Citzens' airport measure goes to clerk

March 15, 2000

Paul Clinton

CIVIC CENTER -- After six months of pounding city pavement for

signatures, a local political action committee submitted more than 7,000

names to the city clerk Tuesday supporting a measure that strictly limits

expansion at Burbank Airport.

Fanning the streets to collect names from homes and businesses in

every sector of the city, members of Restore Our Airport Rights said they


collected about 7,400 names. The group has about 2,200 more signatures

than are legally required to get the petition on the ballot for the next

municipal election.

Unveiled Sept. 23, the petition offers an alternate airport expansion

solution than the Aug. 4 Framework for Settlement negotiated between

airport officials, Mayor Stacey Murphy and Councilman Dave Golonski.

Members of the group, known as ROAR, said their petition will force city

officials to recognize a significant public mandate that supports

stricter noise controls than thoseproposed in the framework deal.

The measure calls for a 14-gate, 200,000-square-foot terminal with a

mandatory curfew between 10 p.m. and 7 a.m. and a cap on the annual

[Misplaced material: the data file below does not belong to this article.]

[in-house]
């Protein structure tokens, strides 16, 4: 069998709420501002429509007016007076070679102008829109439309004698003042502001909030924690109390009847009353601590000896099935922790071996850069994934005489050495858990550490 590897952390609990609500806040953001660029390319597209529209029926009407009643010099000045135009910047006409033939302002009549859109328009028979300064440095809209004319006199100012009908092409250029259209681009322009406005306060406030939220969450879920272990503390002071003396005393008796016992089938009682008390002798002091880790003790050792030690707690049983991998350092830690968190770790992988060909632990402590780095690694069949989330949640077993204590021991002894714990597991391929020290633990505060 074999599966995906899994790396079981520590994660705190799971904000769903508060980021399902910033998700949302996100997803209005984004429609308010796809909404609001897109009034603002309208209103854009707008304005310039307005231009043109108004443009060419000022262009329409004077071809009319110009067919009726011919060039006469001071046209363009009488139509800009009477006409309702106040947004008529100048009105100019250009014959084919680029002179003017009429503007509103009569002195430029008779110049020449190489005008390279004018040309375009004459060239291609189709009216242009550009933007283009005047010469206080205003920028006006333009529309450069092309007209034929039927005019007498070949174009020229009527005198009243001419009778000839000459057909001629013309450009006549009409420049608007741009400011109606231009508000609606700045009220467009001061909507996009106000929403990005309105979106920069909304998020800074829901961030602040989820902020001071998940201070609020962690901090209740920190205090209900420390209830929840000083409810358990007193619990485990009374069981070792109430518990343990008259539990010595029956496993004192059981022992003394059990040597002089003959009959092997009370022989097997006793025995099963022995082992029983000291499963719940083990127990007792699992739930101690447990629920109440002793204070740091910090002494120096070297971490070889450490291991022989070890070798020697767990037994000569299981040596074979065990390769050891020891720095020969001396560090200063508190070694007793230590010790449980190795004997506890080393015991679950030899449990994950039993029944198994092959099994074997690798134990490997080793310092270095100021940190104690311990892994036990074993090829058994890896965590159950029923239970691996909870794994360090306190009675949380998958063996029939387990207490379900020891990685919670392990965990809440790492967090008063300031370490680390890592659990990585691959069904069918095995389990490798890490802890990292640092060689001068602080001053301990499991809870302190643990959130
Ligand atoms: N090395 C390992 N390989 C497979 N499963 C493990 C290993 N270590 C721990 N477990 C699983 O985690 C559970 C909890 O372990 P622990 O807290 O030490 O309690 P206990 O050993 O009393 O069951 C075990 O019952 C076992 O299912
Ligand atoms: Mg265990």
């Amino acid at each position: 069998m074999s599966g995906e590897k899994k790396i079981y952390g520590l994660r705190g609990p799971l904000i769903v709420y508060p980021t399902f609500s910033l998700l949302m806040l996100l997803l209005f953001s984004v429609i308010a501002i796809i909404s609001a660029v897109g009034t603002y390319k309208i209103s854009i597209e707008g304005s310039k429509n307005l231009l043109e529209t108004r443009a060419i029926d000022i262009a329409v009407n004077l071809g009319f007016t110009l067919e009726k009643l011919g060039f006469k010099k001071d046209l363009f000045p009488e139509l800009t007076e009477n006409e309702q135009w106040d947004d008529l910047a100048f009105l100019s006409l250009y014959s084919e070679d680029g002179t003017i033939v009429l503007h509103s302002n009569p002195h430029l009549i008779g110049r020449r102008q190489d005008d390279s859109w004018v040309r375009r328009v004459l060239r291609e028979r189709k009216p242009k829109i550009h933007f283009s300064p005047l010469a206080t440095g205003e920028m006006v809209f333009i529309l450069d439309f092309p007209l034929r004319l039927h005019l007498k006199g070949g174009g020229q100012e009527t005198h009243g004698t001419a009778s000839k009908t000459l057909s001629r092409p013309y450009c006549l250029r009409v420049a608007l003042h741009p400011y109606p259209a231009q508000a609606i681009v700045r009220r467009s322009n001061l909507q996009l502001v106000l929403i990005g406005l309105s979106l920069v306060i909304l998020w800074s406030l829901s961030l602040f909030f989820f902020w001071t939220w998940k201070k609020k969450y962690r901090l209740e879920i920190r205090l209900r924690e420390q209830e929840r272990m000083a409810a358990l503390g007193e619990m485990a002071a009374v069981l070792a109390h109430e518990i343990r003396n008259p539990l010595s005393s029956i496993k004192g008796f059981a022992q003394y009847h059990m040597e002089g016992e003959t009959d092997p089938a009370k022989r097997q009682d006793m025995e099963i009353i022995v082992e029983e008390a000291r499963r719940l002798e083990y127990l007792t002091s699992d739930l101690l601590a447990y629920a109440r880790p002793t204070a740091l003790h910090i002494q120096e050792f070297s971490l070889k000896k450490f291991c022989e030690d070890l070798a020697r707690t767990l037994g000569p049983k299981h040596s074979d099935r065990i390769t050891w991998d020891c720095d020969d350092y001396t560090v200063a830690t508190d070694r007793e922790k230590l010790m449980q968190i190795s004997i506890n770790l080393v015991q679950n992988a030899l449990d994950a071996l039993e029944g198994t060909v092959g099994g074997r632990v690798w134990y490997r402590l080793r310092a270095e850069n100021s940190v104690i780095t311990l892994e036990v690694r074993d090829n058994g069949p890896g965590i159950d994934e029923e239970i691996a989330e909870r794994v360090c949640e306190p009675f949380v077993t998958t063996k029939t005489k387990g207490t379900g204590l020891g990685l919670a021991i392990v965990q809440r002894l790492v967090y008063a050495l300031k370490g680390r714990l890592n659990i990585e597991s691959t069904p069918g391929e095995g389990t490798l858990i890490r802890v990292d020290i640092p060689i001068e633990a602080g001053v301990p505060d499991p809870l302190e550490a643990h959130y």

number of flights. The initiative also calls for strict fines against

airlines that violate the curfew.

In contrast, the framework deal calls for a 14-gate,

330,000-square-foot terminal that would include a nighttime terminal

closure but no immediate curfew.

The group needs 5,214 valid signatures from registered Burbank voters

to force the city to include the measure on the ballot in February.

Once the signatures are counted by the Burbank city clerk, they will

be forwarded to the Los Angeles County registrar-recorder to be

validated. That could take at least two weeks. After that, the petition

would be placed on the ballot.

"If they meet the requirements, it will go on the ballot for

February," City Clerk Judie Sarquiz said.

The ROAR initiative, written by former City Councilman Ted McConkey

and activist Howard Rothenbach, offers a solution supported by the

residents of the city, committee members said.

"This is democracy at its best," McConkey said. "They wanted a local

solution. We gave them one."

City officials blasted the initiative in September, deriding it as

"deeply flawed" and a "wish list" of unrealistic demands. However,

Councilman Bob Kramer signed the petition last week.

On Tuesday, City Manager Bud Ovrom said he was skeptical the

initiative would ever stand up in court.

"It's not difficult to get an initiative qualified," Ovrom said.

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